There's Something in the Water

We've received an unusual number of calls and emails concerning chinchillas with mushy stools. Many times this is due to a sudden change in diet, treats that are much too rich,  too many of the chin-safe variety, stress, and pathogens.

Home interventions work with all but pathogenic causes. The usual course of action is to stop all treats and encourage the chin to eat plenty of hay (even to the point of withdrawing regular feed pellets). In more extreme cases, bite sized shredded wheat cereal (without the sugary frosting) will help firm the stools. But use with caution! Only give 1/2 to 1 mini square per day. More than that can actually throw the little chinnie's system out of whack in the other direction with constipation.

If your pet doesn't respond to home intervention within 3-5 days time. If the poos become more soft or runny, has an odor, mucus, blood or if there is notable weight loss, a visit to the vet is necessary.

Recently we've gotten word from owners whose chins have tested positive for coccidia, cryptosporidian, and clostridium.  Many times these parasites are passed from contaminated food and water. If your feed is fresh, suspect your water source. Some pathogens survive city water treatments, chlorine and bleach!

While we have never before had an issue with using tap water for the chins, this alarming trend is causing us to reconsider our stand on the matter. To be ultra safe, we recommend using reverse osmosis water for your chins drinking water.

Happy December!

For the month of November, two (2) chinchillas were surrendered and seven (7) were adopted. It's been a rather nice imbalance of numbers on a happy side for a short while, however, so far for this month we've already received six (6) more surrenders.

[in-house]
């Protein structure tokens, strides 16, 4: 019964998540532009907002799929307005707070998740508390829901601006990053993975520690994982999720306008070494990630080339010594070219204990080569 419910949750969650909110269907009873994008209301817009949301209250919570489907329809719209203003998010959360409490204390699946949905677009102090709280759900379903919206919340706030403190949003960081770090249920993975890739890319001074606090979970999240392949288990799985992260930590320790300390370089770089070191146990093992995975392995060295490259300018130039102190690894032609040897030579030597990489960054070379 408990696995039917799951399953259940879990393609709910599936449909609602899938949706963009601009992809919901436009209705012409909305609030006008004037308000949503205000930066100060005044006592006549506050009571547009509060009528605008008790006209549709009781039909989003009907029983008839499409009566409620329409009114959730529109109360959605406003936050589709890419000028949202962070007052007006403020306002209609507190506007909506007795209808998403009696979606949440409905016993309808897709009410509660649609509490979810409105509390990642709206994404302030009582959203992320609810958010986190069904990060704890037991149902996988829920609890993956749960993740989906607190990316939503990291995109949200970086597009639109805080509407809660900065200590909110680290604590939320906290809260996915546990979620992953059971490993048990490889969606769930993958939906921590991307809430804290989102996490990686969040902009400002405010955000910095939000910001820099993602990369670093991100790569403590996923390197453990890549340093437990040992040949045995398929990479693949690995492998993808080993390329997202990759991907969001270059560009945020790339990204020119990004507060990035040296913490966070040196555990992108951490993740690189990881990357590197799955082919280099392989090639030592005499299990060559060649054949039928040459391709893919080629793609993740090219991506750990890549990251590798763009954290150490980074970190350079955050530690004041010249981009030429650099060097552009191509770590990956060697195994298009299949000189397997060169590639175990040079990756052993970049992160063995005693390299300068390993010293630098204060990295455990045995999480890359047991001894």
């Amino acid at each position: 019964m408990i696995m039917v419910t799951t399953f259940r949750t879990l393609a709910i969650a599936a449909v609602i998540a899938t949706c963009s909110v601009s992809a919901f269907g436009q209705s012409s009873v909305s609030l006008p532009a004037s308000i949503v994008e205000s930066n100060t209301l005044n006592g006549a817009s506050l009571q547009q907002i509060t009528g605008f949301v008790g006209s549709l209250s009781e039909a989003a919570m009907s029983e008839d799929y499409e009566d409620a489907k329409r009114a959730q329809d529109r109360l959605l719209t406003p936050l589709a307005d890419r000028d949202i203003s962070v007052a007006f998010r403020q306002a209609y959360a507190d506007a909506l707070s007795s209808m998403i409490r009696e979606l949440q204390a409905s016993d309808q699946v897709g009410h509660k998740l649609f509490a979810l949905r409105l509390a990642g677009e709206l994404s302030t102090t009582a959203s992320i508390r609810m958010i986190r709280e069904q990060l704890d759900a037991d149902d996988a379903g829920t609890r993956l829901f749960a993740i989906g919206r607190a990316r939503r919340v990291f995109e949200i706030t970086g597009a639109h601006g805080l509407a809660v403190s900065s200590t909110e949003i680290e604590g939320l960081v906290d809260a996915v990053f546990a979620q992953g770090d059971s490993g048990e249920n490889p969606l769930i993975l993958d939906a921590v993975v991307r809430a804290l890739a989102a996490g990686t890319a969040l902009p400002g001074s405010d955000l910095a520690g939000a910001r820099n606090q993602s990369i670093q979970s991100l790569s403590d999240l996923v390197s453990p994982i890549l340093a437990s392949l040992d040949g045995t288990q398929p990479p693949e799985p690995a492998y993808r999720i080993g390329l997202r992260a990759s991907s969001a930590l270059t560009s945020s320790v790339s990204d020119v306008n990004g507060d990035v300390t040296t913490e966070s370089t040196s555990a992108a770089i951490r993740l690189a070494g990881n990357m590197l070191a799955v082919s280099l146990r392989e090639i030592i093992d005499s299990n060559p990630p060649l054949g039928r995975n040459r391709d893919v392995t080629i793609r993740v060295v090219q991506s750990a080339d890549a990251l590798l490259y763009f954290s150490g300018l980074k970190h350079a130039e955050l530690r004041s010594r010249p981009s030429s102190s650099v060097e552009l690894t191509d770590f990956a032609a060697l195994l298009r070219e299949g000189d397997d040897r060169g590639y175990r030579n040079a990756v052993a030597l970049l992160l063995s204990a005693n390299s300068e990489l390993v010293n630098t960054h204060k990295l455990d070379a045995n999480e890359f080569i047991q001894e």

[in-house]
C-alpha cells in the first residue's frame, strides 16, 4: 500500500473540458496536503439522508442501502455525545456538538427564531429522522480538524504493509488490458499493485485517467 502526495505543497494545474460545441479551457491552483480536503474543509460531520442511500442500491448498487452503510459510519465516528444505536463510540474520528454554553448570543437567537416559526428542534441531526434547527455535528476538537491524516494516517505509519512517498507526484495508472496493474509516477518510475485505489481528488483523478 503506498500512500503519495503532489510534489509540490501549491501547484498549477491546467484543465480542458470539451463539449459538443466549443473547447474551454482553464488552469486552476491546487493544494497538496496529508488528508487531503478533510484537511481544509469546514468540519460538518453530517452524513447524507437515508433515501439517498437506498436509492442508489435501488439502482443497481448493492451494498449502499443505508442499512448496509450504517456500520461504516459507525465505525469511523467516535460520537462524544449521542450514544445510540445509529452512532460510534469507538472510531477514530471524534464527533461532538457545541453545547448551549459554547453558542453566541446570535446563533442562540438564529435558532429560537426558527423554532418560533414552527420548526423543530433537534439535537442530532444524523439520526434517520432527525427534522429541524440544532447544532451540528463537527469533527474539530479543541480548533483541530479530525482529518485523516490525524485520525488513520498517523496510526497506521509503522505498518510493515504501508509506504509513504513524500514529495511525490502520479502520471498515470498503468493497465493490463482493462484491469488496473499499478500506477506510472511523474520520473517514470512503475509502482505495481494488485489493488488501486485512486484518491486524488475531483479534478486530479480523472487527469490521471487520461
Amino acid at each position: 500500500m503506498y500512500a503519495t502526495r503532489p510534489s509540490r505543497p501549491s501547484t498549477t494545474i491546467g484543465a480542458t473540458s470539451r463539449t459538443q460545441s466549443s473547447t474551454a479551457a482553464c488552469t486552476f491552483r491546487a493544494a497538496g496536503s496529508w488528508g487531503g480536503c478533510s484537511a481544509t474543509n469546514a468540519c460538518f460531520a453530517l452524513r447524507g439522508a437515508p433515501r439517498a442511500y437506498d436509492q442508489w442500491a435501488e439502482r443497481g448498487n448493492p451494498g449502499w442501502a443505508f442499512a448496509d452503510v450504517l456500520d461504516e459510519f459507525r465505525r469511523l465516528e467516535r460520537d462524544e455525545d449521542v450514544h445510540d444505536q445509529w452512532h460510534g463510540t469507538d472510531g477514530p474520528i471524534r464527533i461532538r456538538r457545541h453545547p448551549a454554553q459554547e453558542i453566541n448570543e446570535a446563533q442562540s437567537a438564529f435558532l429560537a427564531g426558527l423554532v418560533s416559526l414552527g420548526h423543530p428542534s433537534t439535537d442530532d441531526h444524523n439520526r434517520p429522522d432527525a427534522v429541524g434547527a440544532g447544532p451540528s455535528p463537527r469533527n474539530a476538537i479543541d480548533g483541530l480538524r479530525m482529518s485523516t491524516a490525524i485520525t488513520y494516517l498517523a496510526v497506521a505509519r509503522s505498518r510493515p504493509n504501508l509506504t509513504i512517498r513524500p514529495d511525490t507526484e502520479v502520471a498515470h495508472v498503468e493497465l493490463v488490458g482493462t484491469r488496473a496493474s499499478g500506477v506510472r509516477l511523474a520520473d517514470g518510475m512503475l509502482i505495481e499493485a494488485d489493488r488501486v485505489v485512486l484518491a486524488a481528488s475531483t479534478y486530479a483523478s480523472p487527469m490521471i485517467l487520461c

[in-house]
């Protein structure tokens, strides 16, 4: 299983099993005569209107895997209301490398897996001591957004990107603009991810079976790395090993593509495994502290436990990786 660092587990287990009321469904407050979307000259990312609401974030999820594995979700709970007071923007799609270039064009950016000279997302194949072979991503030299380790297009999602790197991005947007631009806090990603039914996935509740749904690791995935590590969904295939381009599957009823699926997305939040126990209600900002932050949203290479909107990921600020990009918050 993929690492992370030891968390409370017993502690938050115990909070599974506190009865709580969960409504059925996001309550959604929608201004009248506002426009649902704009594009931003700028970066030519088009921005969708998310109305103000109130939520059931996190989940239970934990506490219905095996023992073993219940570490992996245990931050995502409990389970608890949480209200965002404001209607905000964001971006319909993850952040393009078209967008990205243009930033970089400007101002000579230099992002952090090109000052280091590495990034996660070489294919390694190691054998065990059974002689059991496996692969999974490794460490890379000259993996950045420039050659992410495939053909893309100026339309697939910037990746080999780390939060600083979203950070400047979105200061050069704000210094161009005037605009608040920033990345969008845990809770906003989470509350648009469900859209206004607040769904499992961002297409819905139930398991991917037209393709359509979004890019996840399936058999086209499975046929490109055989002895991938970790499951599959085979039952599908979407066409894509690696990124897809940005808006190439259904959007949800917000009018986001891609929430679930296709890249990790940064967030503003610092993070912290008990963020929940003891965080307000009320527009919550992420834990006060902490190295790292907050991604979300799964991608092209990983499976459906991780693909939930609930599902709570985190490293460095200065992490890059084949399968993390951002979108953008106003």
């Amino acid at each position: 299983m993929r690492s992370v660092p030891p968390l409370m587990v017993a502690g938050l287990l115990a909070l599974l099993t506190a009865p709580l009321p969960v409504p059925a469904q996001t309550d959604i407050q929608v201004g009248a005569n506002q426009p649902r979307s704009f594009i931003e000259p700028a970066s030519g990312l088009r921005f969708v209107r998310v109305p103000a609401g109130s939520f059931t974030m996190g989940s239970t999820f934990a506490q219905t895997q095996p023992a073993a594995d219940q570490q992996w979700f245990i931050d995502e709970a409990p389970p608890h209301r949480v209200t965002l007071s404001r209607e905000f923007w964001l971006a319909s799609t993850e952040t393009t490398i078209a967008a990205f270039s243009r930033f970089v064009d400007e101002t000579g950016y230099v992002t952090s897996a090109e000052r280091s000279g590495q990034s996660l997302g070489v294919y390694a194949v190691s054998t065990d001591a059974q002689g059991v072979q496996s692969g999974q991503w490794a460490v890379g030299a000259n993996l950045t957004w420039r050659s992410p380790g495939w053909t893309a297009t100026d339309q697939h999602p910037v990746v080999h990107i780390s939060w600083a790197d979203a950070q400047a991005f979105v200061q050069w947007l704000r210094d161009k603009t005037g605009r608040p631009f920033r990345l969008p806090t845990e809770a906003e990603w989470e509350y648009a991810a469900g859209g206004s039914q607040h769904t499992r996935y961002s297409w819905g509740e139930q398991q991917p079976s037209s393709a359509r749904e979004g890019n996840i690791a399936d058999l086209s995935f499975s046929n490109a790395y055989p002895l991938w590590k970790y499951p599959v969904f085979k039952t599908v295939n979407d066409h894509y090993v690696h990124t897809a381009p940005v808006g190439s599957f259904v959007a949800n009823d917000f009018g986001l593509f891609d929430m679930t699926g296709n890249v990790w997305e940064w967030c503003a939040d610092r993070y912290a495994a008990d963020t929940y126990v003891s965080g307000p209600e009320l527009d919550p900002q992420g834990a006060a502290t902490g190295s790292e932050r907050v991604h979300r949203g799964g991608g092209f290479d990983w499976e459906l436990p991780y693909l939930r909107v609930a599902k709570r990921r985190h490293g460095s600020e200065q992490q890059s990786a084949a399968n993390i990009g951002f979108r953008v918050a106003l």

We've been working on bonding the singles and have had a fair amount of luck. One family found a pair of boys who complement their single fella perfectly. Another family had no such luck finding a compatible female for their lone girl. A second little guy who is boarding here while his owner goes through allergy testing found a new friend too. And we have another adult fella coming to stay for the weekend while we work our magic to find him a snuggle buddy. Perhaps we should rename our site: Whimsy's chinchilla rescue/adoption/store and...matchmaking!

At this time we have about 20 chinchillas who are waiting for permanent homes with several more still under evaluation. We would dearly love to see them off to good homes, especially the "special cases," those who desperately need someone with a soft heart and patience enough to gain their trust. This year we've met some amazing people who have specifically come looking for exactly that sort of challenge. It is truly amazing to see how a troubled little furry personality can blossom in the right environment. If you've been waiting for the holidays to adopt, we'd love to hear from you.  

It's beginning to look a lot like...

 It's the calm before the storm.

This time of year many people hold off on adopting a new pet until the month of December when they can unleash (no pun intended) a dual-purpose new family member and conveniently have a wiggly, furry Christmas present.  

It's also the time of year when people tend to scale "up" and get rid of their pocket pets in favor of lap pets. During this season, chinchillas, guinea pigs, rabbits, hamsters, ferrets, etc are often pushed aside to make room for kittens and puppies.

While the choice to give up a pet is a personal one, may I remind everyone of our duty to care and protect these helpless creatures? We are ready and willing. Who would like to join us? Someone's recycled pet could be your new family treasure.